Aerobic organism

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Aerobic and anaerobic bacteria can be identified by growing them in a liquid culture:
1: Obligate aerobic bacteria gather at the top of the test tube in order to absorb maximal amount of oxygen.
2: Obligate anaerobic bacteria gather at the bottom to avoid oxygen.
3: Facultative bacteria gather mostly at the top, since aerobic respiration is the most beneficial one; but as lack of oxygen does not hurt them, they can be found all along the test tube.
4: Microaerophiles gather at the upper part of the test tube but not at the top. They require oxygen but at a low concentration.
5: Aerotolerant bacteria are not affected at all by oxygen, and they are evenly spread along the test tube.

An aerobic organism or aerobe is an organism that has an oxygen based metabolism. Aerobes, in a process known as cellular respiration, use oxygen to oxidize substrates (for example sugars and fats) in order to obtain energy.

A good example would be the oxidation of glucose (a monosaccharide) in aerobic respiration.

C6H12O6 + 6 O2 + 38 ADP + 38 phosphate → 6 CO2 + 6 H2O + 38 ATP

The energy released in this equation is about 2880 kJ per mol, which is conserved in regenerating 38 ATP from 38 ADP per glucose. This is a factor of 19 times more energy per sugar molecule than the typical anaerobic reaction generates. Eukaryotic organisms (everything but bacteria) only get a net gain of 36 ATP regenerated from ADP in this process, due to an additional membrane that must be crossed by active transport.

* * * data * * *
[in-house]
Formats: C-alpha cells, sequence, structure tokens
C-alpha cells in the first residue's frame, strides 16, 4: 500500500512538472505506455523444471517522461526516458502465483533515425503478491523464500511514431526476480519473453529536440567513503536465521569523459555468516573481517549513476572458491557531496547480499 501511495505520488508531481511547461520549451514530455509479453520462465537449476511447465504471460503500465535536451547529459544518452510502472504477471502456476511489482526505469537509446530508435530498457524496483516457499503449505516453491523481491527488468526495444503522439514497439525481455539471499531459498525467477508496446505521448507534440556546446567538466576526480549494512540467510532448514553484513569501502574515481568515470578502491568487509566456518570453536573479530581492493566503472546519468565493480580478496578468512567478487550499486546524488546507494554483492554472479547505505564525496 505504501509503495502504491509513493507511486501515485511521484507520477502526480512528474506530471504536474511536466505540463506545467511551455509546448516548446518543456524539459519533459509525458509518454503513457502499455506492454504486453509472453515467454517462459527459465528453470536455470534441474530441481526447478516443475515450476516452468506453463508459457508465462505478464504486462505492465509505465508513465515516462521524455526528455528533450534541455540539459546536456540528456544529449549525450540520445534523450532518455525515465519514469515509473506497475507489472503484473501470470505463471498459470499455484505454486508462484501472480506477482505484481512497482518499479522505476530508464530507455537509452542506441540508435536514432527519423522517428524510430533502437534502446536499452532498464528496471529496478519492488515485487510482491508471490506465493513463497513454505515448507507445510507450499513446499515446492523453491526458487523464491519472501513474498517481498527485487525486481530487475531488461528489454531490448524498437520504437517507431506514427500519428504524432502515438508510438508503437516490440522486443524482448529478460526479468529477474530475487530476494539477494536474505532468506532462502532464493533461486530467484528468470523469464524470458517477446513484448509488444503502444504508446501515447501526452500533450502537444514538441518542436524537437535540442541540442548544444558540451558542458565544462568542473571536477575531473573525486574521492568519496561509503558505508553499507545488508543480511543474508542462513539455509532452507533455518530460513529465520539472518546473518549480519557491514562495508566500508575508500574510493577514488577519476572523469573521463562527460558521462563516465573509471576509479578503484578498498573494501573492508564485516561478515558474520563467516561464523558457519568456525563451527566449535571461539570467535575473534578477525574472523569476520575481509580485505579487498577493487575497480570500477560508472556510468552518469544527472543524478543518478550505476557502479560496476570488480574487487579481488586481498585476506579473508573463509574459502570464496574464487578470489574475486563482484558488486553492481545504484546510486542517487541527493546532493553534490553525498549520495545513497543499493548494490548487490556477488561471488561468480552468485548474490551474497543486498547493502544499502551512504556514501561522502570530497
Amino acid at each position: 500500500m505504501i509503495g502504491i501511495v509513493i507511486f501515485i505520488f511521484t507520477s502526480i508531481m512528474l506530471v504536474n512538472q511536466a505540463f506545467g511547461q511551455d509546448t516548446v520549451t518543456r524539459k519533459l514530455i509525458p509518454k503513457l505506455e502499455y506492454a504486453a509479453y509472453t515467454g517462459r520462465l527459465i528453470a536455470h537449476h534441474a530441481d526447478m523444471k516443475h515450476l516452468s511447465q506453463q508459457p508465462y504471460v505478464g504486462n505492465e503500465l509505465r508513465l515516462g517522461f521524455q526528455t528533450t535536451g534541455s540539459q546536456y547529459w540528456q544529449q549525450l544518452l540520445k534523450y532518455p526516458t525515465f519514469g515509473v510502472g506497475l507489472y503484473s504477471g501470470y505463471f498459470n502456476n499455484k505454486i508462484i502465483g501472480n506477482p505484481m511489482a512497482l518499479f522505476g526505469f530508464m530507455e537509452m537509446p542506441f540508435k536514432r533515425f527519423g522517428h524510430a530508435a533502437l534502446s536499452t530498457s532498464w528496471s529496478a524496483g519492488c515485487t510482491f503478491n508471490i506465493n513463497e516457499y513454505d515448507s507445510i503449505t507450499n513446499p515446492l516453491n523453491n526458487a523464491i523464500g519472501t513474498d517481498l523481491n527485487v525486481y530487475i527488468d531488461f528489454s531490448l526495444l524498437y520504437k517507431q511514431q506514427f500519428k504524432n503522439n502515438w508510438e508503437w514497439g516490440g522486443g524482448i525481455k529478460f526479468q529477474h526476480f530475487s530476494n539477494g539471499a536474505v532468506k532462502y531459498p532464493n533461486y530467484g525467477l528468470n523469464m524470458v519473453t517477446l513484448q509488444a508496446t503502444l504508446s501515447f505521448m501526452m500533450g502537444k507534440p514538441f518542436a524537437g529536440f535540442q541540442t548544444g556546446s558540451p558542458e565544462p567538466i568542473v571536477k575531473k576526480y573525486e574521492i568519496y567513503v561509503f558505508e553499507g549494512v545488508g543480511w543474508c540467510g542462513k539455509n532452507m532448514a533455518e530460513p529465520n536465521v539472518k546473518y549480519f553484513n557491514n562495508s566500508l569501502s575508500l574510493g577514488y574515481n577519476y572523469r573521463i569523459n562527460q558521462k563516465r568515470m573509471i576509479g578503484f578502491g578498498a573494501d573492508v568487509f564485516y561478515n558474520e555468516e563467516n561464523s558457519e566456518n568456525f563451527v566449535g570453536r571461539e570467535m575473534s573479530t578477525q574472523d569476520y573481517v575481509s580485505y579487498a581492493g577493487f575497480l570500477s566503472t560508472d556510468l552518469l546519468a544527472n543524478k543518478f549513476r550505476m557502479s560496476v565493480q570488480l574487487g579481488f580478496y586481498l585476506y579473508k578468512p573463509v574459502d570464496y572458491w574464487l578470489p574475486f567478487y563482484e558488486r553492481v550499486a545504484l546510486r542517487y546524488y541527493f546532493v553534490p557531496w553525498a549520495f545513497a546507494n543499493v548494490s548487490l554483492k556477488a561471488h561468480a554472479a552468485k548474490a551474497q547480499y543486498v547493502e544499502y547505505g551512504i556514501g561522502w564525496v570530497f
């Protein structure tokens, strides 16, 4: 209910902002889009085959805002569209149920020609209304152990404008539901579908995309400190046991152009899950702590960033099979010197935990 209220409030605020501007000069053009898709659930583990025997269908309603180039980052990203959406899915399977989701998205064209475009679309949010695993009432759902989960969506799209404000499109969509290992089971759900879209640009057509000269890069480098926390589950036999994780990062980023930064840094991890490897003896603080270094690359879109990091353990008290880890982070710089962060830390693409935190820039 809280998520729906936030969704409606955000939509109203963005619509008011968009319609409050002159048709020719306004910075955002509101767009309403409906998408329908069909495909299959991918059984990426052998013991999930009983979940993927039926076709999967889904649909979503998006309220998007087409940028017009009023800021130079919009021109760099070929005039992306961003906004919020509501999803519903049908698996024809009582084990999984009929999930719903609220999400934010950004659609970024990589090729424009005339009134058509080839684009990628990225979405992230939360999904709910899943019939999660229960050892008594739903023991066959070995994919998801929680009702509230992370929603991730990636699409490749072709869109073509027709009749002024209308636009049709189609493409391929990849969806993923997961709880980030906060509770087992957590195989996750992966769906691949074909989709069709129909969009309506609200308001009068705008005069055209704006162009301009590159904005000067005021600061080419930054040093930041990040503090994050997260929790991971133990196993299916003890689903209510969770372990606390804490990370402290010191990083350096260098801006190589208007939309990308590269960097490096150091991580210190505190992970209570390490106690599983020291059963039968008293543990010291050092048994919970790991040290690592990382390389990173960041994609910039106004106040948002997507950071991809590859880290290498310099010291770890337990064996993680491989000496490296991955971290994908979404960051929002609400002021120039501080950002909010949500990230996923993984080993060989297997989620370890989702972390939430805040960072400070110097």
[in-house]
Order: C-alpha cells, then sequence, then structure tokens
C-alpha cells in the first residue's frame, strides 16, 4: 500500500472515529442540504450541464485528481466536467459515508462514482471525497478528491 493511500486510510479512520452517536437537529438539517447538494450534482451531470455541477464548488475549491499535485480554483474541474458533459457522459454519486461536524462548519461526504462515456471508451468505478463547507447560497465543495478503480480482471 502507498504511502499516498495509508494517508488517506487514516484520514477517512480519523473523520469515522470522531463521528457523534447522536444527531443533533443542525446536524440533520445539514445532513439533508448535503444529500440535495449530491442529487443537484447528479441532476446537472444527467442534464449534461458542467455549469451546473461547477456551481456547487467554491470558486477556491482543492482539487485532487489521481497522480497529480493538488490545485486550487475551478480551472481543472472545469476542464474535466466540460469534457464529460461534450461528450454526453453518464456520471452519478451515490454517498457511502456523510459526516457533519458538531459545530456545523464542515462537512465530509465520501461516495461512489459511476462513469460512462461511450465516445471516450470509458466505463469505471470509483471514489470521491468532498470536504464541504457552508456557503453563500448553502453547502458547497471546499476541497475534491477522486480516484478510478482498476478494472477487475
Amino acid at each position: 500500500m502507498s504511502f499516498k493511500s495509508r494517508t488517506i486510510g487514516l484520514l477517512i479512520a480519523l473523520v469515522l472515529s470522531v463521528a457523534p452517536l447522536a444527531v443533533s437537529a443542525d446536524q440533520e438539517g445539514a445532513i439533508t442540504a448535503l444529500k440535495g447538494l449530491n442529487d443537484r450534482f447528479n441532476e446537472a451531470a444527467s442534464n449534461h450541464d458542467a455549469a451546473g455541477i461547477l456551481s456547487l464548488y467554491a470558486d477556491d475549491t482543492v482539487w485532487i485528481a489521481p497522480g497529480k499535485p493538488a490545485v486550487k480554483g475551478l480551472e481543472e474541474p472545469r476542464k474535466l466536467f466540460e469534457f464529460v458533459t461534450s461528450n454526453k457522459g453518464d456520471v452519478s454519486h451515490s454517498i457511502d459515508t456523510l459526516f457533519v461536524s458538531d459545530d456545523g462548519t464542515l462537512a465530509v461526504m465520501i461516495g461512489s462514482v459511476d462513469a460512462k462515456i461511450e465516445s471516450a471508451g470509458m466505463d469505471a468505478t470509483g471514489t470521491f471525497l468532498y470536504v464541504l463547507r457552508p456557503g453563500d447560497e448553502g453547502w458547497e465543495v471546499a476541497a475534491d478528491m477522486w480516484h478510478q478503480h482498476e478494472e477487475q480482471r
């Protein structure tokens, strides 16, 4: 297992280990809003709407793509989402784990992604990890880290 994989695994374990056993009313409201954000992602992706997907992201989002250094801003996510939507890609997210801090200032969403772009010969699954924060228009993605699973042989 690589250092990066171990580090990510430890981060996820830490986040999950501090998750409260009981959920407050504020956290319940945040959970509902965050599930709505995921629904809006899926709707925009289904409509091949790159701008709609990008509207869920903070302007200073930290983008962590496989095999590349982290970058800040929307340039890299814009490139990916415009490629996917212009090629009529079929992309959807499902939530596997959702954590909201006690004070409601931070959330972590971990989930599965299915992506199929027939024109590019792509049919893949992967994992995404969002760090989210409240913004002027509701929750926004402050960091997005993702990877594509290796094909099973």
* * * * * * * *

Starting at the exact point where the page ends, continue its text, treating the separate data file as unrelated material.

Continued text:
Notice that oxygen is used during the oxidation of glucose and water is produced.

This equation is a summary of what actually happens in three series of biochemical reactions: glycolysis, the Krebs cycle, and oxidative phosphorylation.

Almost all animals, most fungi, and several bacteria are obligate aerobes. Most anaerobic organisms are bacteria. Being an obligate aerobe, although being advantageous from the energetical point of view, means also obligatory facing high levels of oxidative stress.

Yeast is an example of a facultative aerobe. Individual human cells are also facultative aerobes: they switch to lactic acid fermentation if oxygen is not available. However, for the whole organism this cannot be sustained for long, and humans are therefore obligate aerobes.

Examples of Obligate Aerobic Bacteria: Nocardia (Gram-positive), Pseudomonas aeruginosa (Gram-negative), Mycobacterium tuberculosis (acid-fast), and Bacillus (Gram-positive).

See also

bg:Аероб cs:Aerobní da:Aerob de:Aerobie gl:Organismo aeróbico id:Organisme aerobik it:Aerobiosi he:אווירני mk:Аероб nl:Aeroob no:Aerobe organismer fi:Aerobinen sv:Aerob uk:Аероби

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